You seem to imply upthread that it is possible for these devaluations to be good for workers while hurting  the "internationally active firms". If the salutory effect on workers comes about from more favourable terms of foreign trade, how can the sudden bankruptcy of banks and import/export firms due to their foreign-currency liabilities blowing up be a good thing?

En un viejo país ineficiente, algo así como España entre dos guerras civiles, poseer una casa y poca hacienda y memoria ninguna. -- Gil de Biedma

by Migeru (migeru at eurotrib dot com) on Fri Feb 5th, 2010 at 03:23:54 PM EST
[ Parent ]
I think he was referring to the uncertainty posed by the threat of currency speculators on less developed economies. (He argues, if I remember, for modest taxes on large capital movements in order to scare volatility inducing speculators away.) And yes, even in the case of Indonesia, it is quite possible that workers were hurt on net as well as owners, but we have to look at the actual outcome to be sure -- it's not evident that this should always, or even usually, be the case, which is why I keep saying that currency unions and pegs are case-by-case situations. Just because they work for some countries doesn't mean they'll work for all countries.

And it's not that there is a transfer of wealth from "firms" to workers, but that there is a transfer of wealth from bankers, traders, and firm owners to workers.  Clearly if firms go out of business, workers are hurt as well or more than owners. But what I argue is that there is no reason to believe that a flight to the DM in today's Europe would result in the closure of any Spanish manufacturing firms. (It might result in a few banks and merchant houses closing shop, but that's part of the transfer of welfare.)

Spain is not Indonesia, so it's pretty questionable whether currency speculation could result in anything but a very temporary change in the exchange rate. The daily flow of huge amounts of goods and services over borders would have to eventually push rates back to levels consistent with country's current account balances. However, under a fixed rate regime like the euro provides, an imbalance such as high unemployment might only be solved through transfers of wealth from richer countries or migration, both of which are also highly restricted.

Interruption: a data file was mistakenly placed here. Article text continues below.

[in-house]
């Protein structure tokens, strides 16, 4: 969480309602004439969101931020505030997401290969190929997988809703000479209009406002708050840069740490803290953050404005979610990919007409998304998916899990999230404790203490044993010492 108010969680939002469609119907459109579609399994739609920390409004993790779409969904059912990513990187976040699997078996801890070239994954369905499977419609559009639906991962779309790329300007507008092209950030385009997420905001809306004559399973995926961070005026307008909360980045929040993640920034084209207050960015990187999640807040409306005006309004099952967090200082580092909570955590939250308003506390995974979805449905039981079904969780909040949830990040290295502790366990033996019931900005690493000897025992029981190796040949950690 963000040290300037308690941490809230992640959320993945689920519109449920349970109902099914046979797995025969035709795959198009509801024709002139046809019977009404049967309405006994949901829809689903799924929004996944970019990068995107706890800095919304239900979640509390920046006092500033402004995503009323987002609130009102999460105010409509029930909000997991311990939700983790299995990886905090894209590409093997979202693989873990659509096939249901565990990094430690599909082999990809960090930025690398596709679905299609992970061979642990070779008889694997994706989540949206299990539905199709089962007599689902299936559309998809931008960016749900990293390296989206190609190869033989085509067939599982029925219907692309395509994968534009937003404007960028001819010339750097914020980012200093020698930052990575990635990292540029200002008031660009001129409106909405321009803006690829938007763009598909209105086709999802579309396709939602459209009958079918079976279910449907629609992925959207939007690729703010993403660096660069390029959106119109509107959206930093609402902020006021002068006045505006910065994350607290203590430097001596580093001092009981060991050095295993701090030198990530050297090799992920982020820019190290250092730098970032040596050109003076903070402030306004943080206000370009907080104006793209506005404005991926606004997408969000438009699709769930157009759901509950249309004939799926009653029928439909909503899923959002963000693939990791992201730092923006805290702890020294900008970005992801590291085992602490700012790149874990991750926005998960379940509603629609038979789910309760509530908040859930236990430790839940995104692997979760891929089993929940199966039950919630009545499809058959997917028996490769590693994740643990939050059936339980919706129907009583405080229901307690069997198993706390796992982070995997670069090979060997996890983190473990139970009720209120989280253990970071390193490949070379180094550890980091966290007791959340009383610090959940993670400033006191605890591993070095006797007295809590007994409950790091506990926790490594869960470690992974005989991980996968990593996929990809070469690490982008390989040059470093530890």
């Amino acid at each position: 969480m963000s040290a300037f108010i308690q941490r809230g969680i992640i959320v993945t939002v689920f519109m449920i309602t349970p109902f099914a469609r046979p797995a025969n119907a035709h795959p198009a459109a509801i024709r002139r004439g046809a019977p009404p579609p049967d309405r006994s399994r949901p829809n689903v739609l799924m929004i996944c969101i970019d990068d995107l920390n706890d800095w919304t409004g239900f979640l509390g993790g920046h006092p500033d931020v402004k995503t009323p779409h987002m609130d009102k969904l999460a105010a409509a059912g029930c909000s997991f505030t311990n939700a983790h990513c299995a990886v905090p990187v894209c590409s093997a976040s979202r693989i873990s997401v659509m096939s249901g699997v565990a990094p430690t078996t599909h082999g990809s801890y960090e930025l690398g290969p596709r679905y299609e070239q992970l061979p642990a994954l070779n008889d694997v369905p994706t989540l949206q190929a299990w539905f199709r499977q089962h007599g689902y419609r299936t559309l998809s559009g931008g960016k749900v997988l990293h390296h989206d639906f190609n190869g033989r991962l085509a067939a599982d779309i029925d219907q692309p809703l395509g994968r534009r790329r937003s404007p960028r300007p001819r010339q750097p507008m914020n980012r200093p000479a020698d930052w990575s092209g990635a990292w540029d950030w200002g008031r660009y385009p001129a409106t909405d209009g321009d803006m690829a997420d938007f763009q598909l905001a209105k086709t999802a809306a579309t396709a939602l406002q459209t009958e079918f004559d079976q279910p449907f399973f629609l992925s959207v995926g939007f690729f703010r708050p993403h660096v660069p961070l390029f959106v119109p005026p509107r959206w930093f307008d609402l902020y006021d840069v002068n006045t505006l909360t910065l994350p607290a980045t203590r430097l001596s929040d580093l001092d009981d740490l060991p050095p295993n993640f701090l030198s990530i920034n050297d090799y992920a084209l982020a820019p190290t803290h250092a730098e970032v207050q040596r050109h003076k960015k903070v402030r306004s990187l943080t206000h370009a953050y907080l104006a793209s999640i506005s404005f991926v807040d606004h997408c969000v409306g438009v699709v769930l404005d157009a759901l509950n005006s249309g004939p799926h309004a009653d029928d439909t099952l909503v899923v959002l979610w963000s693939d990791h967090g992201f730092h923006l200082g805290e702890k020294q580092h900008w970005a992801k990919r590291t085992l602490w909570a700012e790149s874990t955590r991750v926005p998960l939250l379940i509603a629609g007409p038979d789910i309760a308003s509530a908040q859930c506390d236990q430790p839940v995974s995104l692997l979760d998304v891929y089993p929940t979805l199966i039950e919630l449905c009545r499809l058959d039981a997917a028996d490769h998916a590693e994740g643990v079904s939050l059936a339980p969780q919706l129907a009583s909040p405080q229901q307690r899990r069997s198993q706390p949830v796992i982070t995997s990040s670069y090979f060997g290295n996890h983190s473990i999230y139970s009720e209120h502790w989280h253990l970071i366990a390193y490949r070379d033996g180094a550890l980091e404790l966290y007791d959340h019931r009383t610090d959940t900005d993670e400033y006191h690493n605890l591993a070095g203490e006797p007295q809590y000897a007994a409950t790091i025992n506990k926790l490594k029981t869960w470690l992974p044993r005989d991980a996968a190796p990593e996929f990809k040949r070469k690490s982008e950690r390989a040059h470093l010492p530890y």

I think a large part of the dissonance on this topic comes from two different ways of defining what the EU really is.  For many, particularly here, the EU is an institutional framework for international governance, which puts it against the neo-liberal narrative.  However, for many others, the EU is primarily a free trade agreement, epitomizing the victory of merchants over the medieval militarists who established castles every few kilometers on the Rhine River to soak the traders on their barges. This view places the EU project squarely in support of the neo-liberal narrative. Generally, common currencies and currency pegging are pro-neo-liberal policies meant to support the welfare of traders and bankers at the expense of workers and local governance, so the establishment of the euro ahead of a stronger, continental welfare policy framework can look alot like the neo-liberals are winning.

by santiago on Fri Feb 5th, 2010 at 04:20:34 PM EST
[ Parent ]
santiago:
And it's not that there is a transfer of wealth from "firms" to workers, but that there is a transfer of wealth from bankers, traders, and firm owners to workers.

Citation needed.

Preferably more than one.

by ThatBritGuy (thatbritguy (at) googlemail.com) on Fri Feb 5th, 2010 at 04:28:02 PM EST
[ Parent ]
It's a definition of the terms being discussed. Firms don't own things -- people do. So when economists talk about the welfare effects of policies, they are not referring to inanimate objects or metaphysical placeholders for real people.  They are talking about real live people, some of whom win at the expense of other real live people. Capiche?
by santiago on Fri Feb 5th, 2010 at 07:02:53 PM EST
[ Parent ]
Firms don't own things -- people do.

Legal persons own things.

En un viejo país ineficiente, algo así como España entre dos guerras civiles, poseer una casa y poca hacienda y memoria ninguna. -- Gil de Biedma

by Migeru (migeru at eurotrib dot com) on Fri Feb 5th, 2010 at 07:31:22 PM EST
[ Parent ]
Yes, but that's not what relevant when trying to determine welfare effects of policies. We care about what the agents and principals in a firm are doing and how they make out in the end, not what their avatar does.
by santiago on Sat Feb 6th, 2010 at 12:58:44 PM EST
[ Parent ]
That has nothing - at all - to do with the question.

The question is - what evidence do you have that proves your contention that wealth is transferred from owners to workers?

by ThatBritGuy (thatbritguy (at) googlemail.com) on Sat Feb 6th, 2010 at 05:56:02 AM EST
[ Parent ]
Oh, sorry.  I'm not claiming that this what definitely occurs.  I'm saying that this is what needs to be researched on a case by case basis before one can claim that currency devaluations are a bad thing for social equity and welfare.

The same question goes the other way:  What evidence do you have that wealth is transferred from workers to owners when a currency crisis occurs?  It might just as easily be a transfer of wealth from capitalist-owners to capitalist currency traders and thus have only minor welfare effects in terms of workers and other more vulnerable populations.

by santiago on Sat Feb 6th, 2010 at 12:39:31 PM EST
[ Parent ]
I would guess it depends on political climate and the actions it begets, rather then economics.